The Luberon - Mont Ventoux

Bedoin Travel Blog

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We drove along one of the marked routes for the Luberon, specifically the one marked for natural beauty, which took us through the beautiful gorge that we had navigated the night before.

Afterwards we drove up Mont Ventoux which is famous in the Tour de France and quite an incredible climb which starts at an altitude of about 600m and takes you all the way to the top of the mountain at 1909m with tarred roads right to the top. However when we were there there was the most incredible fog, that is to say the mountain was covered in clouds, with probably the worst visibility I've experienced in my life. We drove the last 10km at a speed of 30km/h or so following the red tailights of the car about 2m in front of us because that's all that I could see. The drive was interesting although we unfortunately didn't see anything. The whole time there are tons of cyclists everywhere as they try to measure themselves against the likes of Armstrong and Ulrich. It was actually incredibly cold that day and I happened to have a thermometer with me which we had hanging out the window and from bottom to top the temperature dropped from an already chilly 18 degrees to about 7degrees and less with windchill. I really didn't envy the cyclicsts.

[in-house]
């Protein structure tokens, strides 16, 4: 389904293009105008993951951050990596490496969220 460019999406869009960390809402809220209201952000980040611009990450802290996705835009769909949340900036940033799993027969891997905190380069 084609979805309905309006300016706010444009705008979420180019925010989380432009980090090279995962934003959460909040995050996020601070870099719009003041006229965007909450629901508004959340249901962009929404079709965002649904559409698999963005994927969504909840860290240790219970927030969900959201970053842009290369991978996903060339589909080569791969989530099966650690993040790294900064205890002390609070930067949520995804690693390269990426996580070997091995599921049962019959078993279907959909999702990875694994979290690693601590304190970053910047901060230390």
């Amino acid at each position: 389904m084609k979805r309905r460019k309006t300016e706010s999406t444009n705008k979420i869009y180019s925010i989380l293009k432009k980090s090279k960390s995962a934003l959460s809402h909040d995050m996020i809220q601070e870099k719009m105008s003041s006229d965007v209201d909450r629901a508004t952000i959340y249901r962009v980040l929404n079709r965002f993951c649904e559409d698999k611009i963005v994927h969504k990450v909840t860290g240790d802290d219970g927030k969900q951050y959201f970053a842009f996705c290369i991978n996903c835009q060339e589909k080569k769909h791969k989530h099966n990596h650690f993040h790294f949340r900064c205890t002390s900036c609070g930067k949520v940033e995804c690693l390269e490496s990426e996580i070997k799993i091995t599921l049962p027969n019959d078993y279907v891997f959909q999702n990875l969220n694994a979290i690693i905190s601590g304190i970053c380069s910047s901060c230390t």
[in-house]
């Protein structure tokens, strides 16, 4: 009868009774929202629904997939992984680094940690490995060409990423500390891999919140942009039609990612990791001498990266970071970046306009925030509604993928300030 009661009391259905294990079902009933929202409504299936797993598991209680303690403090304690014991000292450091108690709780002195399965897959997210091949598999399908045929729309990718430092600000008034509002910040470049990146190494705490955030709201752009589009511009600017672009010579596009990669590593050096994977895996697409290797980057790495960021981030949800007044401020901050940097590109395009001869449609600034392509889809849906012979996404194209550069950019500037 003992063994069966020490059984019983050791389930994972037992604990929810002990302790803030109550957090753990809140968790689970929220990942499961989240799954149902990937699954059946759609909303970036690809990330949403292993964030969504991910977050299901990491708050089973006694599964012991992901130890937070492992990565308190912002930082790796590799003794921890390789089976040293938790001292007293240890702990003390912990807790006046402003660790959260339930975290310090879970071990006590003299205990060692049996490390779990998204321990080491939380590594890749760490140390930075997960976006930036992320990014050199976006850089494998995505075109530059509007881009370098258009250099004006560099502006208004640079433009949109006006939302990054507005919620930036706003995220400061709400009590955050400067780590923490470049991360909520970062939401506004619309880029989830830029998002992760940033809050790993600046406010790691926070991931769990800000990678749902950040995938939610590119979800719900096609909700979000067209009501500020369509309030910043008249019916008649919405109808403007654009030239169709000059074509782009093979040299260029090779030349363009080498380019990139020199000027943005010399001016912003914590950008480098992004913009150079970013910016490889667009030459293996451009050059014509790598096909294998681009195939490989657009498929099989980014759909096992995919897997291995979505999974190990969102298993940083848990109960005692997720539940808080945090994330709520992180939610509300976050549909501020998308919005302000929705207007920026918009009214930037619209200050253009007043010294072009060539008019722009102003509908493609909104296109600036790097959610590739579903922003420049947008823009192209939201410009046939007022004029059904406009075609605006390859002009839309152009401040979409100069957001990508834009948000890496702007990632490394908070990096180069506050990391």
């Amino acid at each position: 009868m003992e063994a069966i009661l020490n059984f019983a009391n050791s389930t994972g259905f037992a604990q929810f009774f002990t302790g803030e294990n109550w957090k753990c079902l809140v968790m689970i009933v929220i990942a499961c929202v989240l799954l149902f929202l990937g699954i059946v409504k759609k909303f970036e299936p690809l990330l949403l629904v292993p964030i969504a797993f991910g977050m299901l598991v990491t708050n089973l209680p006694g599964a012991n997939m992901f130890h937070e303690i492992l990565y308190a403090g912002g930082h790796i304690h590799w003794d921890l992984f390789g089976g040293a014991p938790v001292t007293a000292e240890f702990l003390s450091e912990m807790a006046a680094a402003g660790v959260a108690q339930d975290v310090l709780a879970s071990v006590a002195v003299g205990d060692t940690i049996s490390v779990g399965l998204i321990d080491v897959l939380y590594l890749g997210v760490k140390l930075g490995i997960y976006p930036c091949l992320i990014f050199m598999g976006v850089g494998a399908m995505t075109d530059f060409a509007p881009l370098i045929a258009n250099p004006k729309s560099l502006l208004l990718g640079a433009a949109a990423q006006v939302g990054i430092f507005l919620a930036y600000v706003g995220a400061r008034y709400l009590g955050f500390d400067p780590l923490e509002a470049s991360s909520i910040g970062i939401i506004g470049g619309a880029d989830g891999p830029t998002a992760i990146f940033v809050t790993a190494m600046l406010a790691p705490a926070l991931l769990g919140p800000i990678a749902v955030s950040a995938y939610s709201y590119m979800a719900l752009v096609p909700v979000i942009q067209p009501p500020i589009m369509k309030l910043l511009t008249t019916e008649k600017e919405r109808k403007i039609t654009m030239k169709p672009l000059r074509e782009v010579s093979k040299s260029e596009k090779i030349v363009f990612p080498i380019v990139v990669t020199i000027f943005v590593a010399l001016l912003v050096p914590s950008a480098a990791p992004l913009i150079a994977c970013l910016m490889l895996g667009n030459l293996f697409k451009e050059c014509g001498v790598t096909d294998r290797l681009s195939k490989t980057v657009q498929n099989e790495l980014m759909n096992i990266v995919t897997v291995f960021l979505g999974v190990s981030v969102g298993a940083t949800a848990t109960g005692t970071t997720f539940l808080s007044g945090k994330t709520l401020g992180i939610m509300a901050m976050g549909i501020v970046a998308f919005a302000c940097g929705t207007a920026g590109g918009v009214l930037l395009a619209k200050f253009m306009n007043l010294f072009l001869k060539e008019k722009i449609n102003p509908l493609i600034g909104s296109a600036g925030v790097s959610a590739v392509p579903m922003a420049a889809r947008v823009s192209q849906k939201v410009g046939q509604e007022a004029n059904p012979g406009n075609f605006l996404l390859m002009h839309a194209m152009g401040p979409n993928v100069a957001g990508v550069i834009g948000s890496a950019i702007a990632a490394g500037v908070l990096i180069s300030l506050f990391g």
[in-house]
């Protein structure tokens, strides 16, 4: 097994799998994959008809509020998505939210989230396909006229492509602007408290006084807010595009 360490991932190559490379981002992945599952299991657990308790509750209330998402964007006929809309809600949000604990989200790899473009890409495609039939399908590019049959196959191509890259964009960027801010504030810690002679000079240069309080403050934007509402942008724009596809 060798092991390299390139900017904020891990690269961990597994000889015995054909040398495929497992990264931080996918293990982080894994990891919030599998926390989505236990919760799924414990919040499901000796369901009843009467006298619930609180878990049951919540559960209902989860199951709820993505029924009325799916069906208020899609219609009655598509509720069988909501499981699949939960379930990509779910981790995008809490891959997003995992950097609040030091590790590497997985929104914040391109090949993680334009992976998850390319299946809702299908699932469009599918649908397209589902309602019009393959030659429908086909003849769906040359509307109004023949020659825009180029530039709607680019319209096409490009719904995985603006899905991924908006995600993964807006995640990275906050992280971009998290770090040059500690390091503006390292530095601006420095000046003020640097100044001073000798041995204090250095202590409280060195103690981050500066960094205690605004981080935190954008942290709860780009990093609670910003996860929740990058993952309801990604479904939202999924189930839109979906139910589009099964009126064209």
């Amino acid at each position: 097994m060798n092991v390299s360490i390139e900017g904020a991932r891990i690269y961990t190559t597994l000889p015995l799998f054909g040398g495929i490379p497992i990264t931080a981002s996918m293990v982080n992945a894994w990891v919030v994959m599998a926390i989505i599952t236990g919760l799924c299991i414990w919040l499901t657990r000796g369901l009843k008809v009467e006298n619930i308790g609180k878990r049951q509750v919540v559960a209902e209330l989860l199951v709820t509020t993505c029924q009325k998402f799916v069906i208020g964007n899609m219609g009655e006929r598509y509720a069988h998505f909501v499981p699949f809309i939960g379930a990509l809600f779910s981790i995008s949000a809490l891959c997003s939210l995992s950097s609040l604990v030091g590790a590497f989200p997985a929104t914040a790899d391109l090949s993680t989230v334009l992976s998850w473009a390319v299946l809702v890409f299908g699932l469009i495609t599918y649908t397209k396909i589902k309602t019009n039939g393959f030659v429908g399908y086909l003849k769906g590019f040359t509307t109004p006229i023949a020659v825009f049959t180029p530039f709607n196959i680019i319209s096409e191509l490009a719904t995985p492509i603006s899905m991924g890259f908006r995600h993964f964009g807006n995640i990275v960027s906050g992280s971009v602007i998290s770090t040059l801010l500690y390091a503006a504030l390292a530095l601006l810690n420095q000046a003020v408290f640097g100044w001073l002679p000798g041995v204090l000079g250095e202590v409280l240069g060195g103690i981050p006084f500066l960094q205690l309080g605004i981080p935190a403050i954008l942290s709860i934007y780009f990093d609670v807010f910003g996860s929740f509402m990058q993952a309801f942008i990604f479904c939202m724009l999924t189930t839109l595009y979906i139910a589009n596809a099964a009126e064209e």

As this was to be our last night in the Luberon, we decided to treat ourselves to a dinner at Pasta & Basta. The food was homemade and nice and large in quantity, so much so that I needed an emergency digestiv afterwards just to keep things together. During dinner the rain started, and although we had luckily set up the tent before I hadn't anticipated the rain. The tent held up ok but the groundmat had been peeling paint the whole trip and now we saw that beyond the annoyance of waking up covered in black stardust every morning, this had actually compromised its waterproofing. Thus we ended up covering the floor in towels to soak up the moisture and tried our best to balance on our newly acquired floormats which are about a 1cm high and provided some promise of dryness as long as you managed not to let anything dangle over the side. To make matters worse, the digestiv provided only temporary relief and with a gastrointestinal emergency immeninent I had no choice but to leave the relative comfort of our shelter to dash through the rain to the ablution block.  Overall this was the worst night so far.

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photo by: matjaz003